Sunday, April 25, 2010

Girl Scout Cookies

I know I'm going to get a lot of flack if anyone ever reads this, but I have a rule about girl scout cookies; I don't buy them unless the girl scouts bake the cookies themselves, which they never do.

The girls (and mostly their parents) sell the cookies which have become increasingly smaller, with less cookies, and more artificial and unhealthy ingredients. Why don't the leaders teach the girls to make cookies, and have them sell fantastic cookies?

I saw a segment on SNL last night about this. The writer on TV wanted to buy the cookies all year in a store rather than be harrangued by small girls in berets and sashes only once a year.

He has a point, but I think if you had the cookies all year you would notice after a while, that they aren't as good as you might remember them being.

I went to a boy scout spaghetti dinner last night. I was ready for the worst and I got it. The food was like a school lunch. I was considering going to the kitchen and teaching them to cook, but they would not have had the ingredients, and frankly, they were not going to listen to me, a non christian in any case.

The scouts were sort of stunned like small cattle in an unfamiliar setting, but they followed directions, and tried to perform their duties to the best of their abilities. Some were better than others. Our waiter, not knowing us, was wary and seemed to have no sense of humor at all. He was unable to communicate further than what he had been told which did not include the fact that Spaghetti is also the plural for the word, and whether or not there was sugar in the iced tea.
I don't know how many diabetics went into shock after that carb and sugar loaded meal, but that is neither here nor there.

The kid at the next table called it paskettis, and even with some coaching by the men at his table, could not master the word. The pasketti kid, a small, white nerd type, while unable to pronounce the dish, was a lot more personable, and hung around the two large black men he was serving, making jokes, and having a great time.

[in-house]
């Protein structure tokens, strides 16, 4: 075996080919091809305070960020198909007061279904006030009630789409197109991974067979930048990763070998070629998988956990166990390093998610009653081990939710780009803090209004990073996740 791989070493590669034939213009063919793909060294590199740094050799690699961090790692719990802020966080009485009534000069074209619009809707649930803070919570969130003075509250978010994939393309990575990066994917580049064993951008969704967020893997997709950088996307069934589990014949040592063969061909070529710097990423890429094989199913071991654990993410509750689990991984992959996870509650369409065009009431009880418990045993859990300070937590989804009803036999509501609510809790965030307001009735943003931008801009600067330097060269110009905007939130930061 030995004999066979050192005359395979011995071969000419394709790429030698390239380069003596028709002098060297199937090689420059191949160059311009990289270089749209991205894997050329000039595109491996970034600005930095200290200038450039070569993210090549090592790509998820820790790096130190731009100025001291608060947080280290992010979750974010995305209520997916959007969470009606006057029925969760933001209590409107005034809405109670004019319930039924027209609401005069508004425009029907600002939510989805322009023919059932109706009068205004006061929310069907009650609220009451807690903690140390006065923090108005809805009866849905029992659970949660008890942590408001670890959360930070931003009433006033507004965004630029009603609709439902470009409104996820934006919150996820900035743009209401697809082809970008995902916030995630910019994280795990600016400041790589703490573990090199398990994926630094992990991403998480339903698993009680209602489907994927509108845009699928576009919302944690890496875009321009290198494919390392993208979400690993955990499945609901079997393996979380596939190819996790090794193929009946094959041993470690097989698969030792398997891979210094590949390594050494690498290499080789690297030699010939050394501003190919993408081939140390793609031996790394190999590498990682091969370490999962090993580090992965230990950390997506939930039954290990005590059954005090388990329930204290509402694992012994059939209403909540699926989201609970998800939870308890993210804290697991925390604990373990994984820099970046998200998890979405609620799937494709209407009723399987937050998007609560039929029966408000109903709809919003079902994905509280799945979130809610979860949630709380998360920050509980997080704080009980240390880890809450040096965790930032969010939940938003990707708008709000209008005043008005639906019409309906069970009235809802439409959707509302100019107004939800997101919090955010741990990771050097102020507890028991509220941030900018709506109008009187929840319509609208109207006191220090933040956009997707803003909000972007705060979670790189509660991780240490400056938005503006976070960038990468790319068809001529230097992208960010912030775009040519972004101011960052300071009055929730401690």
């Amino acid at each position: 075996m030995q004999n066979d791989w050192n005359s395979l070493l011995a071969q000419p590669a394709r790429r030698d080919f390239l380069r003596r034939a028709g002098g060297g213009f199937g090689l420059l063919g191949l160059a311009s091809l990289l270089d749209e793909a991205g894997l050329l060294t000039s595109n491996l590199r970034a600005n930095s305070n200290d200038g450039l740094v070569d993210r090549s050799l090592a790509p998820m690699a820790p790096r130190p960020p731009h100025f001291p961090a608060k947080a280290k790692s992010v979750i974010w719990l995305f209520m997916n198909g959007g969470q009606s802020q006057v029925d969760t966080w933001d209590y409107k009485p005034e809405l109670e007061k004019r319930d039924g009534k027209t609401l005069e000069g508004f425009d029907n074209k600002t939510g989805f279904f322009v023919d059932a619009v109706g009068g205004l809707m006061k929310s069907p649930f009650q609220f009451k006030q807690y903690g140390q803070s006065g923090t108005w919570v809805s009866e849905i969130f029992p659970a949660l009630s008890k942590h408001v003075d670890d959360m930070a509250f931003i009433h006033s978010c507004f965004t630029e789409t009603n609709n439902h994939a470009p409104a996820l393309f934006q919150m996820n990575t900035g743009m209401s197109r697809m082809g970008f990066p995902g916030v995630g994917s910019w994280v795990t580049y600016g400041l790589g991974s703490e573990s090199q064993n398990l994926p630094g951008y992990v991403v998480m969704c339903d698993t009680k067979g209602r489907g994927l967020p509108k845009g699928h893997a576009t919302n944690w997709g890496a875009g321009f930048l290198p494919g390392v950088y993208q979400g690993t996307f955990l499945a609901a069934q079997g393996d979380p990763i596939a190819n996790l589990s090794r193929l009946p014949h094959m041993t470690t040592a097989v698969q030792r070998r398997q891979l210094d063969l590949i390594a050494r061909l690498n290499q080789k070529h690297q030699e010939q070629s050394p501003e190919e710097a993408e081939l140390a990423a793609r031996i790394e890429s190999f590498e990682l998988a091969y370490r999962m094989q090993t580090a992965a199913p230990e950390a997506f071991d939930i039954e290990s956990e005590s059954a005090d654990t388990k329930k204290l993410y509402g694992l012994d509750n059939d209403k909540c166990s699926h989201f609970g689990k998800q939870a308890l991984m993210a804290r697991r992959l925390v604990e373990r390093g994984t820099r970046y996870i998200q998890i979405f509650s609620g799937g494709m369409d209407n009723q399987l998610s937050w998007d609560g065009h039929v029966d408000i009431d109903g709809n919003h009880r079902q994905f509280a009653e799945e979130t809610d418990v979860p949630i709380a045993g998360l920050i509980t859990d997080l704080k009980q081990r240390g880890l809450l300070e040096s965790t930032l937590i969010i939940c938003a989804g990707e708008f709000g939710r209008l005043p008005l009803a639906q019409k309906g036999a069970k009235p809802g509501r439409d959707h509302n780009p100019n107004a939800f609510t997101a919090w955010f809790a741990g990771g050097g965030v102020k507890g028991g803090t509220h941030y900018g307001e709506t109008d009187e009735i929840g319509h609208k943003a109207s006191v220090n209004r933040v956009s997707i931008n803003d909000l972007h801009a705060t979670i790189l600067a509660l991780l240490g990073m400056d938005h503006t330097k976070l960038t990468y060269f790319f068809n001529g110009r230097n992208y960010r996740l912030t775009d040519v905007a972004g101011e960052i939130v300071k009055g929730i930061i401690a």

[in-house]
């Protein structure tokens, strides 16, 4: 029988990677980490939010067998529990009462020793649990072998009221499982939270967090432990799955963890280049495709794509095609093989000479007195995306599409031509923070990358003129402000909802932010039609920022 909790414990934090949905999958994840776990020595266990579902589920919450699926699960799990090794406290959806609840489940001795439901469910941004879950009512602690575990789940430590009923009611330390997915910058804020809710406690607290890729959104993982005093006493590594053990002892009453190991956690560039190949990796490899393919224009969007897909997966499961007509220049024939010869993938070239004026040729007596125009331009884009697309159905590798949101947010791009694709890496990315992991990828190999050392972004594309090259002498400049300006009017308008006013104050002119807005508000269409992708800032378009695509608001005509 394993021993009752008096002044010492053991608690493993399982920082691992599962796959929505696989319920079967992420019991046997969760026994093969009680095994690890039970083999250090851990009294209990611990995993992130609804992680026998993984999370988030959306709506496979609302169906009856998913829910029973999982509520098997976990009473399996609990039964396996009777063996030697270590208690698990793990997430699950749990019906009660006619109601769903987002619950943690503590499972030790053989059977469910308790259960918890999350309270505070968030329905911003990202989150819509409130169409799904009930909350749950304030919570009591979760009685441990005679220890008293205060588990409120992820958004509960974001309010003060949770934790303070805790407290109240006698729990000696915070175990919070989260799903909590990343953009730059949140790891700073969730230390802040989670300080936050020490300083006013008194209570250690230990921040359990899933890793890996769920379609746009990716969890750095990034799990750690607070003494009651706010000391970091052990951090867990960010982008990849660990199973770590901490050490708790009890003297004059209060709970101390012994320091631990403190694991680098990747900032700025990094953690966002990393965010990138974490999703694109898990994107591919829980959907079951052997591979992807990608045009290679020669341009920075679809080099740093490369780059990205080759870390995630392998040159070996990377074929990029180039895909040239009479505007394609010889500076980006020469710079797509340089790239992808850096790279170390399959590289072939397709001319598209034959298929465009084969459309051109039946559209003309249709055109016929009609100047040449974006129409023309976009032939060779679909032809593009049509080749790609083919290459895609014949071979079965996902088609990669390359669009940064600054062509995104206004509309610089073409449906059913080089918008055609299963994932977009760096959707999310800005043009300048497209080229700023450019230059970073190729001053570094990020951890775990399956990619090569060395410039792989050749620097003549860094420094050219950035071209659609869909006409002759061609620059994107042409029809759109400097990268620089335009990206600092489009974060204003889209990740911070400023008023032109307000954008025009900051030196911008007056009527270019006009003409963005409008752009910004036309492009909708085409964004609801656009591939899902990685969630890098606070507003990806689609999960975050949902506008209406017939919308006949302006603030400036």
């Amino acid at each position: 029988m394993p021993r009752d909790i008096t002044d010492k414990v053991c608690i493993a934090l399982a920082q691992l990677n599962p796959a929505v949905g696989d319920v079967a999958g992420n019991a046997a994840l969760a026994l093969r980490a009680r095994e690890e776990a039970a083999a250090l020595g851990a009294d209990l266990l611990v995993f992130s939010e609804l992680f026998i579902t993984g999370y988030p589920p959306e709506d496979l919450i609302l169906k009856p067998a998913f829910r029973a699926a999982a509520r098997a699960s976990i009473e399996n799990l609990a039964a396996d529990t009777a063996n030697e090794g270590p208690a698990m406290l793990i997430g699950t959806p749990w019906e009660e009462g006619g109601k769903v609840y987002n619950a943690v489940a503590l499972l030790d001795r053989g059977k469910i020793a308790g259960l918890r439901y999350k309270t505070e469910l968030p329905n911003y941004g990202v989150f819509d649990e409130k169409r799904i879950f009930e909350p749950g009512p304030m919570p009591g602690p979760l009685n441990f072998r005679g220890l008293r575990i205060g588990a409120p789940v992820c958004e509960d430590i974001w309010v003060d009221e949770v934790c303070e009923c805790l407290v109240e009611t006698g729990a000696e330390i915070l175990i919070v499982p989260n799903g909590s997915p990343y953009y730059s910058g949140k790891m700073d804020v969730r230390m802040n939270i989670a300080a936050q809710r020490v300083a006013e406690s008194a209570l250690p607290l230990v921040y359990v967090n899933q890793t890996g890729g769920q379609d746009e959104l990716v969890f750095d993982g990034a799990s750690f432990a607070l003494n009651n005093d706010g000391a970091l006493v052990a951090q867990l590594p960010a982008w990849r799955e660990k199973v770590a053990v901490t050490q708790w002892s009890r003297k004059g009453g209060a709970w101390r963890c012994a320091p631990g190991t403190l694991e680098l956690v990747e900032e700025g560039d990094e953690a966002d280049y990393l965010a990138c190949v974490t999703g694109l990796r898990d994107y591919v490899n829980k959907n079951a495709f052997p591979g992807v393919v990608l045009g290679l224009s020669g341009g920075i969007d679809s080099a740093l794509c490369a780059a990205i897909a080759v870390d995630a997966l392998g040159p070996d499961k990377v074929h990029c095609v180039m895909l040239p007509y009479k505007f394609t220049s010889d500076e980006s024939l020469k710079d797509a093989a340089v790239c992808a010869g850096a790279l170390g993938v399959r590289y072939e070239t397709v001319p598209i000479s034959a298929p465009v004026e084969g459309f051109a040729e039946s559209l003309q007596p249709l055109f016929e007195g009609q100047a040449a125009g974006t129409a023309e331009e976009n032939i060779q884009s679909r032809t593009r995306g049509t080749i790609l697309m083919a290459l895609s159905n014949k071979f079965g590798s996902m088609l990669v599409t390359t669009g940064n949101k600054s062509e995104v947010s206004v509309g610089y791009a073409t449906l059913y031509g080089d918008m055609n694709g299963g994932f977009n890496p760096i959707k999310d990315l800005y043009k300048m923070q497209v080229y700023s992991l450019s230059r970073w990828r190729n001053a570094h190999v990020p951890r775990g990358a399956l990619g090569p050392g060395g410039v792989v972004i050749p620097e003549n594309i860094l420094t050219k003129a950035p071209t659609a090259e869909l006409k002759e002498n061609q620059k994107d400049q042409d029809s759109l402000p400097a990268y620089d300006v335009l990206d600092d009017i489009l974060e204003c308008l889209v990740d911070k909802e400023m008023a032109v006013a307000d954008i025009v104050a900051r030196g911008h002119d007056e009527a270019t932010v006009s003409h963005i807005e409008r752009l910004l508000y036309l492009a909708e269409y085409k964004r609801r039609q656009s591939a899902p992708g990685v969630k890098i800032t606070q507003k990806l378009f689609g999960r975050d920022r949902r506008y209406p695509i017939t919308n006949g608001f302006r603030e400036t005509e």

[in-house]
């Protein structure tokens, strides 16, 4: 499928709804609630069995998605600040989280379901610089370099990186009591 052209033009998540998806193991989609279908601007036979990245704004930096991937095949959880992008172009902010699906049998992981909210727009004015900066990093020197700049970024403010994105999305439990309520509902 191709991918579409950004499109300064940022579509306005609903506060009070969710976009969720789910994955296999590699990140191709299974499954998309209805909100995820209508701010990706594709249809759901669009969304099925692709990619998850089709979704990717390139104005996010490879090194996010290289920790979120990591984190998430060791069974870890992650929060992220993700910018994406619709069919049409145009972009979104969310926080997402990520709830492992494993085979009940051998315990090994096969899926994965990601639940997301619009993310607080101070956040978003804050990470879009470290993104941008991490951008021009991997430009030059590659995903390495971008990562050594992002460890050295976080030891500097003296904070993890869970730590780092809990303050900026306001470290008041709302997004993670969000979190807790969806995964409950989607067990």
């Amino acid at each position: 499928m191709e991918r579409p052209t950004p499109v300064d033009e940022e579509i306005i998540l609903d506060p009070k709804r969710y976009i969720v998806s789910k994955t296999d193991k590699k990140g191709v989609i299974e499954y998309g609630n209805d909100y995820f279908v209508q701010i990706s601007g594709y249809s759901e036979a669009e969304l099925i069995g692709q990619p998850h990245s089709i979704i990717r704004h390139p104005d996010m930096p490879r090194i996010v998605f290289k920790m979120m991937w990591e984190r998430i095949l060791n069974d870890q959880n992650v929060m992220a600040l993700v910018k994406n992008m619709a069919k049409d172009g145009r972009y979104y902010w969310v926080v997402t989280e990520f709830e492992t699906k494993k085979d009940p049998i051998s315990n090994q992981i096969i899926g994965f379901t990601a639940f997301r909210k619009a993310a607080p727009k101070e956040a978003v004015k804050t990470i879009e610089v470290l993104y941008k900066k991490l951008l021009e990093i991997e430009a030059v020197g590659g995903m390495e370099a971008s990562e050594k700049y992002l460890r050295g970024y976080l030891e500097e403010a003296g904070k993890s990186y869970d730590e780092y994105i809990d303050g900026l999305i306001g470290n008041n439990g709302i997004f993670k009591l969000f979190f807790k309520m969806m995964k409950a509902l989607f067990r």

What I wanted to point out here is that the boys were doing something more ambitious than the girls, and though it was for one night, the community was supporting them. Whether or not they made more money, I think the boys learned a little more real life experience than the girls.

I have gone up to a girl scout and taught her how to sell cookies. She was lackluster, and unwilling to speak to strangers. (probably from many years of indoctrination, and I cannot argue with the inntelligence of that).

She stood in front of me and wanly held a box of cookies with a limp wrist, and took no other action. I am not going to describe my lesson, but by the end of it, she was selling boatloads, and was also able to convince her parents to send her to Europe with a new wardrobe as a reward for being so enterprising. And no, I did not buy her cookies.

So, I really wish everyone would learn to cook decent food, and I wish the scouts of both sexes would find another way of making money. I know child labor has been abolished by law, but there's plenty of it going on. Perhaps they could become telephone solicitors.


  1. Gee...what do you have against partially hydrogenated oils? And fats? And all the things that would keep a Girl Scout from fitting into her uniform if she ate a steady diet of these things?

  2. I just read your blog I received from a google alert for Girl Scouts.

    The Girl Scout cookie sale is so much more than just selling cookies. Through the sell girls learn to set goals, public speaking and other skills that will help them later in life.

    Girls do sell cookies to help pay for troop activiites they have decided to participate in throughout the year and sometimes even longer range goals such as visiting one of the Girl Scout centers overseas. This is not the only troop money earning activity they do, however. Most troops do things throughout the year to help with trop finances..sometimes even spaghetti dinners. When it is not the cookie sale, there are strict regulations on what they can sell and it must be something they have created or a service they provide. Girls cannot sell candy, Avon, etc.

    I can understand how some troops do not fully grasp the concept of the cookie sale based on your experience in the grocery store wiht the girls not fully participating but that is the role of the troop leader to help the girl gain the skills she needs as well as spending time with the troop debriefing the sale to find out what was learned and how it can apply to future actions/experiences.

    People do not buy Girl Scout cookies becaues of the cookies (some of which are in the top five best selling cookies, all of the others which you can get year round.) People buy Girl Scout cookies because of what Girl Scouts does for girls. The same could be said for the Boy Scouts who also have a once a year sale of popcorn.

    Perhaps you can work with your local Girl Scout council and volunteer to support the cookie sale by helping girls gain the skills and confidence needed to participate in the sale.


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